A bill that would make Nov. 1 a celebratory occasion, marking official recognition of the day in 1864 when enslaved people in Maryland were declared free, has cleared Maryland House and Senate hearings and awaits votes in both houses.
Maryland Delegate Jolene Ivey (D-Dist. 47), a co-sponsor of the bill, said she was pleased and encouraged that the bill made it through both hearings without any opposition. She said the bill has received "very strong bipartisan support," and she did not foresee any amendments being made to the bill.
"The time has come," said Ivey. "It's not controversial. People are excited about it."
Ivey noted that legislators generally are not eager to designate special dates because it can be overdone. However, this time lawmakers were "enthusiastic" and "attentive."
"We are almost at the 150th anniversary of the end of slavery in Maryland," she said."We have been so busy honoring and recognizing the War of 1812. For many Americans the end of slavery is certainly more relevant to their lives."
During the Civil War, Maryland was a border state that remained in the Union under military occupation but the state's enslaved people did not receive freedom under a new state constitution until nearly two years after President Abraham Lincoln's Emancipation Proclamation freed those enslaved in the Confederacy. Lincoln issued the proclamation five days following the Battle of Antietam near Sharpsburg, Md., in September 1862.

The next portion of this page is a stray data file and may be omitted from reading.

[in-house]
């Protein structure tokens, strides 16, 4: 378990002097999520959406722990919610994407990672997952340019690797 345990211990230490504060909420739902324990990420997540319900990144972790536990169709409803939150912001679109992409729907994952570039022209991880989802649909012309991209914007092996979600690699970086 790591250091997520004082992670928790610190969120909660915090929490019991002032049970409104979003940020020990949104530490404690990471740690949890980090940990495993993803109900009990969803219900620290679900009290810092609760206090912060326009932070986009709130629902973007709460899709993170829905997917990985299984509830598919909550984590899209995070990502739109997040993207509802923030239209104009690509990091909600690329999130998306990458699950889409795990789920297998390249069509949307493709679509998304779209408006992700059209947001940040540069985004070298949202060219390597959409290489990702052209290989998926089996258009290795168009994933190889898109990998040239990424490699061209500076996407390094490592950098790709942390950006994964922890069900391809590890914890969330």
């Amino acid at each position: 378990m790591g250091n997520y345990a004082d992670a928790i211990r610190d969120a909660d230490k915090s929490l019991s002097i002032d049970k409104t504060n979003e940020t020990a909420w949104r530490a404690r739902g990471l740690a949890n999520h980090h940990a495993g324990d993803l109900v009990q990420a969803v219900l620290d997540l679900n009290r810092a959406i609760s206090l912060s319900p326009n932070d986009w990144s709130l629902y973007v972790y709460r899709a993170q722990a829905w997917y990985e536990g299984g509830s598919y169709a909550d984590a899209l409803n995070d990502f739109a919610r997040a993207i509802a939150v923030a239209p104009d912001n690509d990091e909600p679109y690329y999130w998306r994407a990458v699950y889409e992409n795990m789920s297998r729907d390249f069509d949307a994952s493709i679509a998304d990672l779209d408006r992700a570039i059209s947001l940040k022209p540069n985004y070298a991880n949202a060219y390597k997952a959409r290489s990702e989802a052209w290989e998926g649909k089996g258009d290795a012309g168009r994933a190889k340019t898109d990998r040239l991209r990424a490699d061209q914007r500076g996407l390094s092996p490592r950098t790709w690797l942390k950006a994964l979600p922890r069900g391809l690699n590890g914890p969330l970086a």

Sen. Karen S. Montgomery (D-Dist.14), also a co-sponsor of the bill, said she's inspired that Brookeville, Md., to which President James Madison fled in the War of 1812, freed its able-bodied slaves, cared for its youth and elderly and taught all residents (black and white) to read and write even before the Emancipation Proclamation was in place.
"Freedom is at the core of our identities as Marylanders and Americans," said Montgomery. "What a powerful feeling it must have been on that morning with the horror of slavery ended. It's fitting that we mark this turn in a struggle that continues through generations."
Ivey and Montgomery said they hope the bill will raise awareness of how each state took its own path to freedom.
The bill, which has 80 delegate co-sponsors and nine in the Senate, would require Gov. Martin O'Malley's signature to make it official. The first proclamation would take place on Nov. 1 if the bill is passed in the General Assembly this session.
Bill supporters are hopeful that this official recognition will encourage Marylanders to learn more about the subject and better understand their state's role in the expansion of freedom at the end of the Civil War.
"The more we embrace the facts of our past – the good, the bad, and the uncomfortable – the stronger we become as modern citizens," said David Taft Terry, the former executive director of the Reginald Lewis Museum in Baltimore and current director of Museum Studies at Morgan State University.